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Old 01-10-2015, 12:15 AM   #21
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What will you do if VTSAX takes a big drubbing?
In a perfect world: sell it all, buy a similar fund low, and use the tax writeoff against capital gains on a property sale. As it is the rentals are mostly depreciated out, which means the tax man thinks anything we get for them is pure taxable profit. That makes selling them without an offsetting loss unattractive when they are renting quite profitably. A "loss" like that would have the effect of moving the profit from the higher tax rentals to lower tax stocks.

Reality would probably be quite different - We/me sold about all our stock holdings late in 2012 because I was sure there would be a huge sale on stocks early in 2013. Our cash sat in the Vanguard settlement account through 2013's 30% rise and earned us .... nothing. Sell low/buy high? Really want to do what worked for us with real estate - just hold for a long long time.
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Old 01-10-2015, 09:13 AM   #22
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Originally Posted by NW-Bound View Post
Yes, balanced funds lag pure stock right now, but from 1980 to 2003 then again to 2009, they all met up at the same point. A few years from now, will we be surprised to see that happening again? . . .

Anyway, as a self-professed market timer, I look at the market volatility as a challenge to make some extra money. . . .
But again, as a market timer, I try to use "Tactical Allocation" and do not keep my AA constant anyway.
Well, if we start with the asumption that we can know in advance whether stocks or bonds will do best in the coming period, it removes any need to discuss the merits of balanced funds, 100% stocks, or 100% bonds. Picking any of these and sticking with it would be foolish: it would be much better to just load up on what is going to do best, sell when it has reached the top, and buy the next winning category. But--about that starting assumption . . .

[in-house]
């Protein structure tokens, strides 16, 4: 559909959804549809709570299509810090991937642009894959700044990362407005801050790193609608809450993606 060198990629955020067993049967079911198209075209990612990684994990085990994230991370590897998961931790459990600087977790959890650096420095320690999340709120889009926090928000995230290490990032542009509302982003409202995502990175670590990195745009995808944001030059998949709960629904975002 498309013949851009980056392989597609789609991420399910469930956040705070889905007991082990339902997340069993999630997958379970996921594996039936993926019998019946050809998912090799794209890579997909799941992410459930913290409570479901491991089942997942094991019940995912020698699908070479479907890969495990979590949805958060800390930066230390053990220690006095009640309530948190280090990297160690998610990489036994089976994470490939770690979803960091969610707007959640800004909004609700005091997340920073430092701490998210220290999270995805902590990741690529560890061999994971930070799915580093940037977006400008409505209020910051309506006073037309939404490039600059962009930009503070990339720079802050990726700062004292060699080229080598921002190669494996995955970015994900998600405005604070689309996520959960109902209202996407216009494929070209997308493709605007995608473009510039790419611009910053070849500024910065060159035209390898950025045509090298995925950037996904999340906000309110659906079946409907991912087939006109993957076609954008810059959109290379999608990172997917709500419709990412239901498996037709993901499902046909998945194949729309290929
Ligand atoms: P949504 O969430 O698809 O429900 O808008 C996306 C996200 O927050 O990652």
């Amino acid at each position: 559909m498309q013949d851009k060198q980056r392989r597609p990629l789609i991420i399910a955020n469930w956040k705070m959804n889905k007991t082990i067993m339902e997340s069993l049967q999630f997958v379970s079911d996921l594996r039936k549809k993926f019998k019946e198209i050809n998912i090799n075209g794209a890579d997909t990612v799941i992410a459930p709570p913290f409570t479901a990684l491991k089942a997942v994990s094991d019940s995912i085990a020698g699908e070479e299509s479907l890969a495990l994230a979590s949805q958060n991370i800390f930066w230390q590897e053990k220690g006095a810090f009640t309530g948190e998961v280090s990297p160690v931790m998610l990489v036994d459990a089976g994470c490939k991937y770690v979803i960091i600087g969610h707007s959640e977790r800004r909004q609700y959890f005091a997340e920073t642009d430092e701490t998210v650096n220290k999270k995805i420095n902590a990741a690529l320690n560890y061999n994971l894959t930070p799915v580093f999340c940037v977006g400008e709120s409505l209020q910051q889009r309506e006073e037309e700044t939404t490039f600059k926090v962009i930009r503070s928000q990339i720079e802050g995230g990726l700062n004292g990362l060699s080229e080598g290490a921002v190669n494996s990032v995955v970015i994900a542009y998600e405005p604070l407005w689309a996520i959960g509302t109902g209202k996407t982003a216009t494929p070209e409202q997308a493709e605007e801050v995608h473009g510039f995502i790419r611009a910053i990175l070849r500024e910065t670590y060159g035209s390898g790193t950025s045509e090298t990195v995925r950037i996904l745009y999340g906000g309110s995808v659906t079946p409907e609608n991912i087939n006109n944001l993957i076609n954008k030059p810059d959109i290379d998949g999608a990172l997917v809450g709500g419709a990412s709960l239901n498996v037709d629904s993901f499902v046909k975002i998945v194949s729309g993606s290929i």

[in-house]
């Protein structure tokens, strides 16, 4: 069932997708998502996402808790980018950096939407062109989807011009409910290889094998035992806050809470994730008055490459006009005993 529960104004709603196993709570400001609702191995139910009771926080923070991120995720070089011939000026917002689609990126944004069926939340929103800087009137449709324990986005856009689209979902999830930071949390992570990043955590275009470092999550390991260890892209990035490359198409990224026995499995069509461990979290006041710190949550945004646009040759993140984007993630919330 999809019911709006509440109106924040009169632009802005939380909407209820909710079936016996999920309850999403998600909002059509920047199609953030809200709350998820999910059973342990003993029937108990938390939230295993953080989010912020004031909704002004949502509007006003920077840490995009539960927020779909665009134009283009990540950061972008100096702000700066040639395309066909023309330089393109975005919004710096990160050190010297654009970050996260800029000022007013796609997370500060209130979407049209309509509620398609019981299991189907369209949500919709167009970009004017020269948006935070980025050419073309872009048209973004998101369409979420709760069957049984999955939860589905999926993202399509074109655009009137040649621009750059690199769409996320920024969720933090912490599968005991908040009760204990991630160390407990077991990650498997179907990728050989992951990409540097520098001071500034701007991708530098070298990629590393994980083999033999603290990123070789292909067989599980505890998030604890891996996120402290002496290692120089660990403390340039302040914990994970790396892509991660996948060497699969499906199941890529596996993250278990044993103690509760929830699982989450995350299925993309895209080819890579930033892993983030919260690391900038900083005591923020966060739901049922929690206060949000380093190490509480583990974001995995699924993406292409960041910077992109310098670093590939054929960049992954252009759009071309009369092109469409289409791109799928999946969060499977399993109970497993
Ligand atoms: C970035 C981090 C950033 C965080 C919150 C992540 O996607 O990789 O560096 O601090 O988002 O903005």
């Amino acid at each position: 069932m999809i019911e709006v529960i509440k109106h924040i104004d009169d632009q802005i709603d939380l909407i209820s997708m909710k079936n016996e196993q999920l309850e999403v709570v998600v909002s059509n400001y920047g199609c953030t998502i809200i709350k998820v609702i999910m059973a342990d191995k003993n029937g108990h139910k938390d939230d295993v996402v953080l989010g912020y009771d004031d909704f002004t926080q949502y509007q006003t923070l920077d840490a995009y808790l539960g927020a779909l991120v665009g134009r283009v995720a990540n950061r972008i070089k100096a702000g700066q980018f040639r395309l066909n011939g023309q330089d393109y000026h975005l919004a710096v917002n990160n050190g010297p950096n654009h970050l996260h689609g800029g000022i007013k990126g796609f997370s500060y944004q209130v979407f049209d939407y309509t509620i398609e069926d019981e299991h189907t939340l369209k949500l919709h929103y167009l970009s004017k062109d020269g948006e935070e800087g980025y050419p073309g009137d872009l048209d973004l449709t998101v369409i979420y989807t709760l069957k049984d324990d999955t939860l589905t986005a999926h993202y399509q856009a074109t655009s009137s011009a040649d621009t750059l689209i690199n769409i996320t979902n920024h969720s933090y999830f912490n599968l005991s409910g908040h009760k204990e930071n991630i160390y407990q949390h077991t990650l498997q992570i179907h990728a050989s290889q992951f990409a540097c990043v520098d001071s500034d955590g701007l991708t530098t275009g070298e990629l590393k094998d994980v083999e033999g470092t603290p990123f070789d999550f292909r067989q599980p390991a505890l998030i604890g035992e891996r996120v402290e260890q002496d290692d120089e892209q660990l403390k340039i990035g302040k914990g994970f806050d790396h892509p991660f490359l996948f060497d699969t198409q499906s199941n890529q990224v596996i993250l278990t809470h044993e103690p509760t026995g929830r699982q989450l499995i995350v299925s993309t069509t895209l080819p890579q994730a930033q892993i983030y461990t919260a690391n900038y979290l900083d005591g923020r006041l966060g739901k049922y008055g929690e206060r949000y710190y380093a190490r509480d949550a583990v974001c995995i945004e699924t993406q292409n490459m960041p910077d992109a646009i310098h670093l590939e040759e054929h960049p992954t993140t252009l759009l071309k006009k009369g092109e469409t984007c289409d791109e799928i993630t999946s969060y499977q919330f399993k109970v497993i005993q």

If we >don't< assume we can effectively "tactically allocate", then over longer time periods (20+ years) in general having a heavier dose of stocks leads to higher overall average annual returns. Bonds are useful for reducing volatility. I'm always cognizant of the need to distinguish between "volatility" and "risk", because to me they are very different. Long-term failure of my portfolio to keep up with inflation is a bigger "risk" (to me) than annual ups and downs in account balances, so I have a lot of stocks and very few bonds. But, over time, having 20% or so in bonds has reduced volatility a lot with fairly small impact on total returns. A major characteristic of the chart (both the "overall time period" black line and the colored decade lines) is the "horizontility" near the 100% stock ("S") end of the line: Adding 20-30% bonds didn't drag down total returns much, but did significantly reduce volatility. This generally applied whether stocks led (50's, 60's, 80's, 90s) or lagged (2000's) bonds for the decade (exception: the 1970s, when neither did well).
Correction to my previous typo: a 20% allocation to bonds reduced annual returns over this time period by about 1% on average (from 11% to 10%), not 4%.
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Old 01-10-2015, 05:11 PM   #23
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Why not just VTSAX?

You can use the Vanguard web app at:

https://personal.vanguard.com/us/ins...uth-about-risk

and change the allocation in three different modes. Look for 3 smallish icons at top right of the chart.
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Old 01-11-2015, 09:05 AM   #24
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Originally Posted by calmloki View Post
In a perfect world: sell it all, buy a similar fund low, and use the tax writeoff against capital gains on a property sale. As it is the rentals are mostly depreciated out, which means the tax man thinks anything we get for them is pure taxable profit. That makes selling them without an offsetting loss unattractive when they are renting quite profitably. A "loss" like that would have the effect of moving the profit from the higher tax rentals to lower tax stocks.